series EAEA
last changed 2005/09/09 08:43

_id acadia03_040
id acadia03_040
authors Katherine A. Liapi, Katherine A. and Kim, Jinman
year 2003
title A Parametric Approach to the Design of a Tensegrity Vaulted Dome for an Ephemeral Structure for the 2004 Olympics
source Connecting >> Crossroads of Digital Discourse [Proceedings of the 2003 Annual Conference of the Association for Computer Aided Design In Architecture / ISBN 1-880250-12-8] Indianapolis (Indiana) 24-27 October 2003, pp. 301-309
summary Tensegrity, defined as “tensional integrity,” is central to the design of a semi-open exhibition space that was submitted as an entry to the international competition for the design of “Ephemeral Structures for the City of Athens,” in the context of the 2004 Olympic Games. The main feature of the proposed exhibition space is a vaulted dome composed of interconnected detachable and deployable tensegrity units. The most challenging aspect in the design of the tensegrity vault was the generation of alternative spatial configurations for form exploration and study. For this purpose a mathematical code has been developed that links all the parameters that affect the design of tensegrity vaults. The code also allows for the parametric graphical generation of the vault by displaying geometric information in a 3D environment. This paper discusses the geometric basis of the code and its usefulness in the morphological study of the tensegrity vaulted dome for the proposed ephemeral structure. The mathematical code has been shown to significantly facilitate the study of various preliminary configurations of tensegrity vaulted structures.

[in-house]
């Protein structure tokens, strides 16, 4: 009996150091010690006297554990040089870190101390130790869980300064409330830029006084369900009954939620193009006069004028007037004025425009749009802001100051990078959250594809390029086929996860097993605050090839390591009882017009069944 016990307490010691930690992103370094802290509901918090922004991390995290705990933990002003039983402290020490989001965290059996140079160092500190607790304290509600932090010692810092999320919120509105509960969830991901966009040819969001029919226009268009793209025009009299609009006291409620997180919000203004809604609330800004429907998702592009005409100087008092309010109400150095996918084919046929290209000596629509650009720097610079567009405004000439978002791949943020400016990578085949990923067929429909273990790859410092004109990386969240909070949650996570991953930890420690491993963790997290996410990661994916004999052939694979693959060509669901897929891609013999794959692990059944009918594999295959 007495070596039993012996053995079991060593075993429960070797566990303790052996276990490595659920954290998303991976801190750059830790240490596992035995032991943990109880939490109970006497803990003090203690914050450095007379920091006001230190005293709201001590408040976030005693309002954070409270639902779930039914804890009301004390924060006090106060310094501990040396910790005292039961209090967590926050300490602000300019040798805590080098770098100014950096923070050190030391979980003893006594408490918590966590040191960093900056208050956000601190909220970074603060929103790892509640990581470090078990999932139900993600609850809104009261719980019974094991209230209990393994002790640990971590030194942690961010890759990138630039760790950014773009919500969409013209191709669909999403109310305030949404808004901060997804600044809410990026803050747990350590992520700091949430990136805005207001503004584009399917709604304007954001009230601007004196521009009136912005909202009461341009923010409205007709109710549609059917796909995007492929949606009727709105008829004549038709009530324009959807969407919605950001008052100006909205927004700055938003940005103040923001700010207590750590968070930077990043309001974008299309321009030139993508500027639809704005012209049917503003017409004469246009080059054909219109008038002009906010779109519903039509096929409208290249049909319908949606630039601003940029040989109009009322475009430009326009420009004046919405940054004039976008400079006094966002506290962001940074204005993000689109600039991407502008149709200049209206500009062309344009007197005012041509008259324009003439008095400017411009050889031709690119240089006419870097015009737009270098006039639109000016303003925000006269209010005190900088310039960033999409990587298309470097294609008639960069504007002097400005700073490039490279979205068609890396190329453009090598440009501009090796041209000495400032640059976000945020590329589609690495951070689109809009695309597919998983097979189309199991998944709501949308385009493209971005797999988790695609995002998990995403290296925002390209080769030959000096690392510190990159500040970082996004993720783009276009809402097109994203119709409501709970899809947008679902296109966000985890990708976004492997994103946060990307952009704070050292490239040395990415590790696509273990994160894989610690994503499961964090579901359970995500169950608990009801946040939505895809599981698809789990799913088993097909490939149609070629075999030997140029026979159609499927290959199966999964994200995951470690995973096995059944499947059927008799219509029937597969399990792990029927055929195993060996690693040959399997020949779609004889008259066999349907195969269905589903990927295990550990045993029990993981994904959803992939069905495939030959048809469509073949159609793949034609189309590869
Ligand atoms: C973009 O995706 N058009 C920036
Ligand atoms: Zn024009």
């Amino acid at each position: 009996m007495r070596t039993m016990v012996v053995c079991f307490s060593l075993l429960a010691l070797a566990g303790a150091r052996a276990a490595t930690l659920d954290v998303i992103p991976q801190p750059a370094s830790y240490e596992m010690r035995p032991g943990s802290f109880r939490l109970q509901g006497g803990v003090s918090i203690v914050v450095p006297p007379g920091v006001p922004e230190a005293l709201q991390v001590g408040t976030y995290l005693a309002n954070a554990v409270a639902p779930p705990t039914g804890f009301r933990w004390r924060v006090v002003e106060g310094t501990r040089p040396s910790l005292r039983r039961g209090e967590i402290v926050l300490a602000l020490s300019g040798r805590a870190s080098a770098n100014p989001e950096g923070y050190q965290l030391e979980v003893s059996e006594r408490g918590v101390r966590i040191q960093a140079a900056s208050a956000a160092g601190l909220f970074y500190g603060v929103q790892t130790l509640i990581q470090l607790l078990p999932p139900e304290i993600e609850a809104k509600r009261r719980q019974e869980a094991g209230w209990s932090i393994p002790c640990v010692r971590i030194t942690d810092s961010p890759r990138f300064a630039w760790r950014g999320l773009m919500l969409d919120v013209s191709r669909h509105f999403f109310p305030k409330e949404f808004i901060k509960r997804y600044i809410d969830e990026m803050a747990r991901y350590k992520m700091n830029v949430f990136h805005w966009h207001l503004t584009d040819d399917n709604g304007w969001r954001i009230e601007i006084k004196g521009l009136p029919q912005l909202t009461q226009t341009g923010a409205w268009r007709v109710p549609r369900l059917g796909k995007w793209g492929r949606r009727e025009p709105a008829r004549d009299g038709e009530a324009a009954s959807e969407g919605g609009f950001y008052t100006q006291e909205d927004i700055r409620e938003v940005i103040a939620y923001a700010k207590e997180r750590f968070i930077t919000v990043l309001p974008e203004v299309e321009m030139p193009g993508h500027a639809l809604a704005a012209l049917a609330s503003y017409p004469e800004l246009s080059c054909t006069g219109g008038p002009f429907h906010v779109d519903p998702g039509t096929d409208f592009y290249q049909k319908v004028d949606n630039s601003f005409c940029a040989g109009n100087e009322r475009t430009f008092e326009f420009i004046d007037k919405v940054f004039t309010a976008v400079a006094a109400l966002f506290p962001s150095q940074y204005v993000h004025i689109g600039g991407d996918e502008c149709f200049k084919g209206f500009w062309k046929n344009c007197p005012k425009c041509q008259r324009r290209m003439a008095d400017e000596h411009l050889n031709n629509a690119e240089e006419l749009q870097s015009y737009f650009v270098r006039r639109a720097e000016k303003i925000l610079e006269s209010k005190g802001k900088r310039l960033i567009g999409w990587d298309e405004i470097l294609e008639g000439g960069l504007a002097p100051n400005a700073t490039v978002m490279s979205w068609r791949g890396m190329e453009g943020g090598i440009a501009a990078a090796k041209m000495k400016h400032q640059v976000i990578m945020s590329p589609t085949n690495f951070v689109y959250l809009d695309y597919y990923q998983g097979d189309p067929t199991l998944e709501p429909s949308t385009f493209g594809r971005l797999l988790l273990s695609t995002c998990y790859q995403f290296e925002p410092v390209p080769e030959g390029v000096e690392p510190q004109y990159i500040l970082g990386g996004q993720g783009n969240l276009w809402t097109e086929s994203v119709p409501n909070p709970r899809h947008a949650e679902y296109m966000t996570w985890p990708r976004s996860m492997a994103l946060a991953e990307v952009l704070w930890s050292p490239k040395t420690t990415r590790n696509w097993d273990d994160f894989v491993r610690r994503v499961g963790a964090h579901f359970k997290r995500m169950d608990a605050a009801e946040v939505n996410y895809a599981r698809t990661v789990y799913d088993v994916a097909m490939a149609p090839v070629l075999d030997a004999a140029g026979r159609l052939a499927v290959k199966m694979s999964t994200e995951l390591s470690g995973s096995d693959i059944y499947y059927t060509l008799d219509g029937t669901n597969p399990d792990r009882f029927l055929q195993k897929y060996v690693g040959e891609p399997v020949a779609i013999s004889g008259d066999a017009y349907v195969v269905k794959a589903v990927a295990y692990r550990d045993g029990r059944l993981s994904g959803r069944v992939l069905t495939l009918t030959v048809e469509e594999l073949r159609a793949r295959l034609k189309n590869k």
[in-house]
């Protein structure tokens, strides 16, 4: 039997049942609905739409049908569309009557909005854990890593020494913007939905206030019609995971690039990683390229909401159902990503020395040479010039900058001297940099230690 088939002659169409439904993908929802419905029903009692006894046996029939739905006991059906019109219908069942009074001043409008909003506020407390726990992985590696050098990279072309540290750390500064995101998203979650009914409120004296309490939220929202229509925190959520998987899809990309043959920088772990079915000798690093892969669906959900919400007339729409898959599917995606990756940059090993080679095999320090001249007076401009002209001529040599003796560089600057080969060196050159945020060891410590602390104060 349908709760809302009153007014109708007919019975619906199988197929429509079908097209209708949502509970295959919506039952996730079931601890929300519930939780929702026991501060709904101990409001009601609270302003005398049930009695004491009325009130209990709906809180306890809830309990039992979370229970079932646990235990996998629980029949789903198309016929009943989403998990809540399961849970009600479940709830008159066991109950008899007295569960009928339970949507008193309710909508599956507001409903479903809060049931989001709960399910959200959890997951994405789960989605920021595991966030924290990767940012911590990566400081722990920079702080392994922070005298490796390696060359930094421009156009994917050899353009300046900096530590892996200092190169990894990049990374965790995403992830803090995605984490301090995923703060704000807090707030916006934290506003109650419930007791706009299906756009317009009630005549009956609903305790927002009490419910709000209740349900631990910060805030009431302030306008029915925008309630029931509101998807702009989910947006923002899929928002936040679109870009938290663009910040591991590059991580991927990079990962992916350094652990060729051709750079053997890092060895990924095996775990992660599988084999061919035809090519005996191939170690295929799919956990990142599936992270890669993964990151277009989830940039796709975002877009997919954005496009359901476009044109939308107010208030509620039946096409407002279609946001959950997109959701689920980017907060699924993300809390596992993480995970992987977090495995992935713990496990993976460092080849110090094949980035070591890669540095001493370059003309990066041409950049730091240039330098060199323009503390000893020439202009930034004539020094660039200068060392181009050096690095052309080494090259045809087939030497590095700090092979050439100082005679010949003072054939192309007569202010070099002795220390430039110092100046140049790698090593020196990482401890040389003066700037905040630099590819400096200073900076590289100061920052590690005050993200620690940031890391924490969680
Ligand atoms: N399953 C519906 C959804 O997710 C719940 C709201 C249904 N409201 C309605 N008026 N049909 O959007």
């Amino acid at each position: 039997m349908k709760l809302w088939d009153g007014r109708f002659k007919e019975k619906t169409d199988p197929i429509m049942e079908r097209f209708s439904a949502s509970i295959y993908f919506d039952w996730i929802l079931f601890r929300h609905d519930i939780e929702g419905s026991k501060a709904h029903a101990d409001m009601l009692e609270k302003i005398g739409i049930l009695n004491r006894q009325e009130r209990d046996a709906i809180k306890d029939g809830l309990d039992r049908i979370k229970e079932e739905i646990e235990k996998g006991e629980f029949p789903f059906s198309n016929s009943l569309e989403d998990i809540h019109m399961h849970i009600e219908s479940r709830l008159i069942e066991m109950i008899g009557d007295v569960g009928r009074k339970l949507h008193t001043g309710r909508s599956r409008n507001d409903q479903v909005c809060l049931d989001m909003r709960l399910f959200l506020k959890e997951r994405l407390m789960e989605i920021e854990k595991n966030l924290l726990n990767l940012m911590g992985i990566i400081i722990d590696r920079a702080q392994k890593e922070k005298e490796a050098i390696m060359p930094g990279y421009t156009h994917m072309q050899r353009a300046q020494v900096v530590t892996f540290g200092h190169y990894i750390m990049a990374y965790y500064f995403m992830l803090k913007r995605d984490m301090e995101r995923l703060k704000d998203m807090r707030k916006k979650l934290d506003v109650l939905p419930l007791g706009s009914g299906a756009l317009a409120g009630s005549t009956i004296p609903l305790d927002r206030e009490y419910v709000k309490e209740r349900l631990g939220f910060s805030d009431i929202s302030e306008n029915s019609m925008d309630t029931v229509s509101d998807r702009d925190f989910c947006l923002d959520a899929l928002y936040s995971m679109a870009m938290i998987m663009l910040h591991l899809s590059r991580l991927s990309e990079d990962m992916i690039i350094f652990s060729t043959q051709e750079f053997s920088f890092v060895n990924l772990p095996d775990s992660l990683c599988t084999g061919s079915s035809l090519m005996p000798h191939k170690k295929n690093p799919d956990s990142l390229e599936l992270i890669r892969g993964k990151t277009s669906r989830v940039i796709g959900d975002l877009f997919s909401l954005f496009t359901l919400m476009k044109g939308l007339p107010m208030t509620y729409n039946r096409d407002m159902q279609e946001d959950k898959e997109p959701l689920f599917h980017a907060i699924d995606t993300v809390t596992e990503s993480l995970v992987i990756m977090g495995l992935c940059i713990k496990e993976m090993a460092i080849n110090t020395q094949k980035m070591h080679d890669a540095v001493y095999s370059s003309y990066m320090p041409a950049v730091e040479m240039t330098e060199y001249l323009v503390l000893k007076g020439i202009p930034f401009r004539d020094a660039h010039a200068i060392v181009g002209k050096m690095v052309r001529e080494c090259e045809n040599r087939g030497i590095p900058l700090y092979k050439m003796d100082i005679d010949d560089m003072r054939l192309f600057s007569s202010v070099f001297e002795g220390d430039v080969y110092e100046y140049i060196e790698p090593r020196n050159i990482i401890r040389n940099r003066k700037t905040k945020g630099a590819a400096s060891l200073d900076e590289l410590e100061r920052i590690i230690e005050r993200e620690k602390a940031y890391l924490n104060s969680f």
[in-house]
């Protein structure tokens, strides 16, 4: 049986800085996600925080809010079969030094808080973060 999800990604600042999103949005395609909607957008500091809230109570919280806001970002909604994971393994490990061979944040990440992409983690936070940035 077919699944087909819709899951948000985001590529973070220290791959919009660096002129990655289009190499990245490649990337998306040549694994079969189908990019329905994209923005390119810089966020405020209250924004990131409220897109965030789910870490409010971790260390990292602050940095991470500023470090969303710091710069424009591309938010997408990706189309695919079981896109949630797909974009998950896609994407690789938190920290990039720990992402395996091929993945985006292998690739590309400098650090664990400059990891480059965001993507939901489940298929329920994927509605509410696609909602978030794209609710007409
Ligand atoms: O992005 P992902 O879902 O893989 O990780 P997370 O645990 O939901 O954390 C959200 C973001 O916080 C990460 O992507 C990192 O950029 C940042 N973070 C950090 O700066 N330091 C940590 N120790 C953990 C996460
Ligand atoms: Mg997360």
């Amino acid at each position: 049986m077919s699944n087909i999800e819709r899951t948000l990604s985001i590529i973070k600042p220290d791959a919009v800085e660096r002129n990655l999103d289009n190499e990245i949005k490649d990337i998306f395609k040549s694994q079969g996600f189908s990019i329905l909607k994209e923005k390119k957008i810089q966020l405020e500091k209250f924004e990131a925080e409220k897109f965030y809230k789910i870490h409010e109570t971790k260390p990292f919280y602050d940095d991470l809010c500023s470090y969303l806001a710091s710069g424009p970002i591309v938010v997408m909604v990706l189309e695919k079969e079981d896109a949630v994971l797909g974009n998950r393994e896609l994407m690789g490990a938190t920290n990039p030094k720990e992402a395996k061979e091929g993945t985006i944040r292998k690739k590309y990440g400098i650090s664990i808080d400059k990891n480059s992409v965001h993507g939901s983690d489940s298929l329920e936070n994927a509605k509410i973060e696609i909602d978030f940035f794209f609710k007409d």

series ACADIA
last changed 2003/10/30 15:20

_id ijac20032207
id ijac20032207
authors Liapi, Katherine A.; Kim, Jinman
year 2004
title A Parametric Approach to the Design of Vaulted Tensegrity Networks
source International Journal of Architectural Computing vol. 2 - no. 2
summary Significant new research in tensegrity theory and technology encourages tensegrity’s implementation in architecture. A recently developed technology makes possible the rapid modular assembly of deployable tensegrity units, and the construction of alternate curved configurations by re-using the same modules. Although a form exploration method for tensegrity structures already exists, estimating the structure’s new geometry remains a challenge due to difficulties designers encounter in understanding and following the method’s geometric construction process. Besides, the method doesn’t address the geometry of vaulted configurations. This paper presents algorithms that link together the geometric parameters that determine the shape of tensegrity vaults by addressing different design-construction scenarios, and a software code that generates parametric models of tensegrity vaulted structures.The application of the algorithms to the morphological study of a tensegrity vaulted dome, which constituted the main feature of an entry to arecent international architectural competition, is also presented.
series other
type normal paper
last changed 2010/05/16 07:13

_id acadia04_100
id acadia04_100
authors Liapi, Katherine
year 2004
title A computer Based System for the Design and Fabrication of Tensegrity Structures